Christie’s Tea Party Appeal Is Costly

New Jersey Republican Gov. Chris Christie proposed cutting the state’s top income rate by one third as he forces municipalities and schools to come up with larger contributions for public employee pensions and slashes state aid to those same jurisdiction, both prescriptions for higher property taxes.

New Jersey homeowners are already feeling the pinch, as property taxes have increased from 14 to 46 percent in cities and towns, but while Christie prompted those tax hikes voters are sure to lay blame on city halls instead of the statehouse.


Due to such irresponsible fiscal policies and his bombastic style, Christie is enjoying a political skyride among tea baggers but he’s creating a bigger mess for some successor to clean up.

Incredibly, Christie turned down or lost $3½ billion in federal funds that would have created or kept thousands of good middle class jobs.

First, Christie changed an application for federal school aid to back out of a deal that had been reached with teachers, and consequently errors on the new grant application made the state ineligible for $400 million it would have otherwise received.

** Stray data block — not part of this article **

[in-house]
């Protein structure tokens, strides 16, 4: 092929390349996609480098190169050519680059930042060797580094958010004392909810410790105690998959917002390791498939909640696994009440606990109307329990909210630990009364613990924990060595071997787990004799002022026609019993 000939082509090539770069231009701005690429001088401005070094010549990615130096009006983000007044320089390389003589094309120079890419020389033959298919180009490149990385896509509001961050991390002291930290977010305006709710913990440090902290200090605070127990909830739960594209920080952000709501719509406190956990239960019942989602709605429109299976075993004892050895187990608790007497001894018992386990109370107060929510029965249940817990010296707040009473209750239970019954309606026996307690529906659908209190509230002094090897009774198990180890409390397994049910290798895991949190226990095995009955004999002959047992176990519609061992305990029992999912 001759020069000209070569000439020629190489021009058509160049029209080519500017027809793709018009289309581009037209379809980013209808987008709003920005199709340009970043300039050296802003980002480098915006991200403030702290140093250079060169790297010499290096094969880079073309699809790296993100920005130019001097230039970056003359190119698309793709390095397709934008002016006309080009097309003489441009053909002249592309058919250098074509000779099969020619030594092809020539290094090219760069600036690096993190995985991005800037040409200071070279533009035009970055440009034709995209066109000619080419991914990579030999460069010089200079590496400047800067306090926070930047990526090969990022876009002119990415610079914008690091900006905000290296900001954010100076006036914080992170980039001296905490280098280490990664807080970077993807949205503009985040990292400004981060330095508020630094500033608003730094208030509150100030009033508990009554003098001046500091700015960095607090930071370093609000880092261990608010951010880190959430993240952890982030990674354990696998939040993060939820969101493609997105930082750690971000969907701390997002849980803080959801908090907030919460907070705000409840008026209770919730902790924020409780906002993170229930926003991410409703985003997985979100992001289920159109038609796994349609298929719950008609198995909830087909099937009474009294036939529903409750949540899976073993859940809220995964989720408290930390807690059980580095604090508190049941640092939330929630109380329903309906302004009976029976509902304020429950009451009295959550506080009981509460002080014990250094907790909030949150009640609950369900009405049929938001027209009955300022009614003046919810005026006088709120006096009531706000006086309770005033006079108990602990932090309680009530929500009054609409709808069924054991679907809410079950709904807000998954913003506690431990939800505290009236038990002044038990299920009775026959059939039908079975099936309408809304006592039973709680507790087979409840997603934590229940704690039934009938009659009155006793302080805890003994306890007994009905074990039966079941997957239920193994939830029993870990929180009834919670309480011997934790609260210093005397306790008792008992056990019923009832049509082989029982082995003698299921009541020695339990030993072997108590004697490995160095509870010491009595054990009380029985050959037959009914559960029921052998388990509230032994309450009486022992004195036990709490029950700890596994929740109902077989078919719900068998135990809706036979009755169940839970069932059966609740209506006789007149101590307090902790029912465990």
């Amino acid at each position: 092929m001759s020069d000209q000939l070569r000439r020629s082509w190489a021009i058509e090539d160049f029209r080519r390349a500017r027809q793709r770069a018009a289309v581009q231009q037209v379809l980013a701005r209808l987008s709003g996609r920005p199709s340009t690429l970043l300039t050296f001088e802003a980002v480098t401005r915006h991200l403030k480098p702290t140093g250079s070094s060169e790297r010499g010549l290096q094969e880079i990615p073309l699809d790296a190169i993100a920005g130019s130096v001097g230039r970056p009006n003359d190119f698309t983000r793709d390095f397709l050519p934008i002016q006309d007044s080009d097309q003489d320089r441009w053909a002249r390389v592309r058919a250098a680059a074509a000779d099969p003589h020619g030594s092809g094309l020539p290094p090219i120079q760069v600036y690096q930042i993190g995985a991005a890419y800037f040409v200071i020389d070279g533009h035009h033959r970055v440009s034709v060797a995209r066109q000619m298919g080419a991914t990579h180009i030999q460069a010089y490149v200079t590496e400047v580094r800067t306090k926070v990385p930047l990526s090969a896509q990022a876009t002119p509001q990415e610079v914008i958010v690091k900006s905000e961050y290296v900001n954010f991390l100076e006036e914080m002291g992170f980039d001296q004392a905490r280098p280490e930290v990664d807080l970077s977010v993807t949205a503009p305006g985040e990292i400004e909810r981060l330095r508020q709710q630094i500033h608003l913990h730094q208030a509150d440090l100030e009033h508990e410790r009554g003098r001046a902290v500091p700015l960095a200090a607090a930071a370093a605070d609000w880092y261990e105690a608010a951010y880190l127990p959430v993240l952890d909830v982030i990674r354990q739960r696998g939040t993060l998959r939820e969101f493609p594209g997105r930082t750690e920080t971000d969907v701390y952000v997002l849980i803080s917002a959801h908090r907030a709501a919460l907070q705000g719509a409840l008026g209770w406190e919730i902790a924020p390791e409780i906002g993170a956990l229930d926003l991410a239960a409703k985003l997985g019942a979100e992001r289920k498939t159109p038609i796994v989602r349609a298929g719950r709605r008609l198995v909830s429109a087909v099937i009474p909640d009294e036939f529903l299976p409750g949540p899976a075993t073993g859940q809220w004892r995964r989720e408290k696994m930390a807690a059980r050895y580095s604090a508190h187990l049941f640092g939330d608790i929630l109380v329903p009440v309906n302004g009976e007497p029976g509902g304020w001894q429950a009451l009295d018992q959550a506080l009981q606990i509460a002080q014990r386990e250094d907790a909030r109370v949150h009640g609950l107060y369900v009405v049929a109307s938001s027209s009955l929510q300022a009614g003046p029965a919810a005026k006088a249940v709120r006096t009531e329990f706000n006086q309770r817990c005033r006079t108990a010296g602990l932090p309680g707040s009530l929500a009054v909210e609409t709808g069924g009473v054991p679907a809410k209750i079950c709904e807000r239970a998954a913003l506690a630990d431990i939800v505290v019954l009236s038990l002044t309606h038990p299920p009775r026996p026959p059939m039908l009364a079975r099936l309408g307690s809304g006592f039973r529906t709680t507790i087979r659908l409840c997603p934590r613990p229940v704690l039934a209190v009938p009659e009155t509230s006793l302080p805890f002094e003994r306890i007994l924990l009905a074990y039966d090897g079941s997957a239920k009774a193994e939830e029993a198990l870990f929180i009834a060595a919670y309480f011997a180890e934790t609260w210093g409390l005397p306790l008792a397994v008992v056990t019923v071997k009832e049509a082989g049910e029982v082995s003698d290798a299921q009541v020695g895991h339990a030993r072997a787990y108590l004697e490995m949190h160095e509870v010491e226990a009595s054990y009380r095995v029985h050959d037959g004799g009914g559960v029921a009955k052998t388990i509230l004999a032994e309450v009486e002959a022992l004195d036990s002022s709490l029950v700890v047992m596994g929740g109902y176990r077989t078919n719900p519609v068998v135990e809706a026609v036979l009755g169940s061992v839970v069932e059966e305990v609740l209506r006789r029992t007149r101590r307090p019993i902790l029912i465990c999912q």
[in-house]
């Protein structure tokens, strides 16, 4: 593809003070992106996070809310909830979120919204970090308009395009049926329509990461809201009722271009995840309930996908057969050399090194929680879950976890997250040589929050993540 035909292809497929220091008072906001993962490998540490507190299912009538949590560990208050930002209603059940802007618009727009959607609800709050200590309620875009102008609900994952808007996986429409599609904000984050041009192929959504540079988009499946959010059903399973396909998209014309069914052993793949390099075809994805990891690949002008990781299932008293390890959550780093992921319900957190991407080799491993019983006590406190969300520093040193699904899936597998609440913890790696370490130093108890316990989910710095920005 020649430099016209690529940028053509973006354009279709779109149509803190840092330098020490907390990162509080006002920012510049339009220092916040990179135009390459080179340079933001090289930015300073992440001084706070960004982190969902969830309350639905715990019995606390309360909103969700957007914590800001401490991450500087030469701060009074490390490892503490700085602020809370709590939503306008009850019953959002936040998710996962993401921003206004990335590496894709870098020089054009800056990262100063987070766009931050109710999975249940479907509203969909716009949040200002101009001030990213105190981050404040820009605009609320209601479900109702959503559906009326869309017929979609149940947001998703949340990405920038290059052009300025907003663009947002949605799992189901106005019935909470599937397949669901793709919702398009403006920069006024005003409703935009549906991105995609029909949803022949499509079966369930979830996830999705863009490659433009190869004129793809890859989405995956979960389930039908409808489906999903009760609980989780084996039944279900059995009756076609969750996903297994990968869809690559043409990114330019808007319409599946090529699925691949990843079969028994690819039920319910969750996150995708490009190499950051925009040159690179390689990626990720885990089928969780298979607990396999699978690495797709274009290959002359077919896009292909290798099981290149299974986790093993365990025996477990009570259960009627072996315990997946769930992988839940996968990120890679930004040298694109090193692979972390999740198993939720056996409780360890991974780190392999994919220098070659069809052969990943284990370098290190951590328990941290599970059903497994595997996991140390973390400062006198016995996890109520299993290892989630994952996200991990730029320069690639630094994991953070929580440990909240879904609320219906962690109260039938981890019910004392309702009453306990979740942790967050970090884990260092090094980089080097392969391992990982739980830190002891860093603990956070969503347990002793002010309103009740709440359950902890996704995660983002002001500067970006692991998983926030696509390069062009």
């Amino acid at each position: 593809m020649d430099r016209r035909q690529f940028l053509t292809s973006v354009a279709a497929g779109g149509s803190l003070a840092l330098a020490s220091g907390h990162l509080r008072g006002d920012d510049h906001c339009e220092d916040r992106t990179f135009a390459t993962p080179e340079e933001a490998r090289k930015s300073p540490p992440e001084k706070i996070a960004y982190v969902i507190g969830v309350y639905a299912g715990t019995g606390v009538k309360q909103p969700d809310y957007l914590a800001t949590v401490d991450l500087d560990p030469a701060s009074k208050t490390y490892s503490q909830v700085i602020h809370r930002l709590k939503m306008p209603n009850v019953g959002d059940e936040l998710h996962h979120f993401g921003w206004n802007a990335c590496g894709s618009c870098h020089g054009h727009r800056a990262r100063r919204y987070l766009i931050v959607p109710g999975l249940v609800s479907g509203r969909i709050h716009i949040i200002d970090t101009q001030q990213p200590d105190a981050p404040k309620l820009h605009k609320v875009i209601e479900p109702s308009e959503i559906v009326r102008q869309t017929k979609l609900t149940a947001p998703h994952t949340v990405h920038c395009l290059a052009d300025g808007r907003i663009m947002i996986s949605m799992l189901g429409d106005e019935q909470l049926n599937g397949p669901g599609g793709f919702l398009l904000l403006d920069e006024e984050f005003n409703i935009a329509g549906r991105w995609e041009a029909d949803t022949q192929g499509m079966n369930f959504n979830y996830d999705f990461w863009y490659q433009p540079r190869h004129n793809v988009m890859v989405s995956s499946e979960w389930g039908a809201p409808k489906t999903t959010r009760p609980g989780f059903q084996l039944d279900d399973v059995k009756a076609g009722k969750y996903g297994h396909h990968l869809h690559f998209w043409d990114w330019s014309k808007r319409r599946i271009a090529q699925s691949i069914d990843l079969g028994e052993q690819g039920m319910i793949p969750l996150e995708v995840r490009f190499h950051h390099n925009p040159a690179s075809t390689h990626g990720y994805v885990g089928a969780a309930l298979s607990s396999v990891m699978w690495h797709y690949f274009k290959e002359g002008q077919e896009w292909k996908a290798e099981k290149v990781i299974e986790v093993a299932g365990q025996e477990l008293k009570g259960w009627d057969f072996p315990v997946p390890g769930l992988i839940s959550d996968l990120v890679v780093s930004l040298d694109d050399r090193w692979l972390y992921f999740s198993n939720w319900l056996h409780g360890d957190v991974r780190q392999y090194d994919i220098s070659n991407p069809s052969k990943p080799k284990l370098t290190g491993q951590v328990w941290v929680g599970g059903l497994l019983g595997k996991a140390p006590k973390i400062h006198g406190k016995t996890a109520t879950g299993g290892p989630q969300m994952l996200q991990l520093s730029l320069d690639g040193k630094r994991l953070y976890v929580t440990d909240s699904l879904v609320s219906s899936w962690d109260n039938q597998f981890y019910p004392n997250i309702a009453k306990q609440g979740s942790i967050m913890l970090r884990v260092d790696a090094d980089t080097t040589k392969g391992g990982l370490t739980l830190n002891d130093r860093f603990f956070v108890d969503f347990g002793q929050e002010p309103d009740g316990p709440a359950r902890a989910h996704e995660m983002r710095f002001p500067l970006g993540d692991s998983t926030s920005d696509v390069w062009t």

Then the GOP governor killed a transit tunnel under the Hudson River that was already under construction, throwing away $3 billion in federal funds.
By turning down federal funding, Christie joins secessionist Gov. Rick Perry and a handful of other Southern Republican leaders who rejected stimulus money intended to put unemployed Americans back to work.

While such tactics might impress conservative tea baggers, many other New Jerseyans would be highly motivated to rein in property taxes, which Christie raised four times since taking office in January.

Christie vetoed a millionaire’s tax, extending a surcharge on taxpayers earning over $1 million that lapsed in the waning days of the Corzine administration.

Lawmakers wanted to use millionaire’s tax revenue to restore $619 million in cuts to property tax rebates and pharmaceutical assistance for seniors and the disabled.

Middle-class taxpayers facing job losses, home foreclosures, property tax hikes and other economic ills are paying a steep price but Christie could land in the White House.

In a Virginia Tea Party convention straw poll last week, Christie beat Sarah Palin, Mitt Romney, Mike Huckabee and Newt Gingrich as the top choice for the 2012 Republican nomination for President.
Christie says he’s not running but he wants to chop one-third off the tax bill of New Jersey’s richest.

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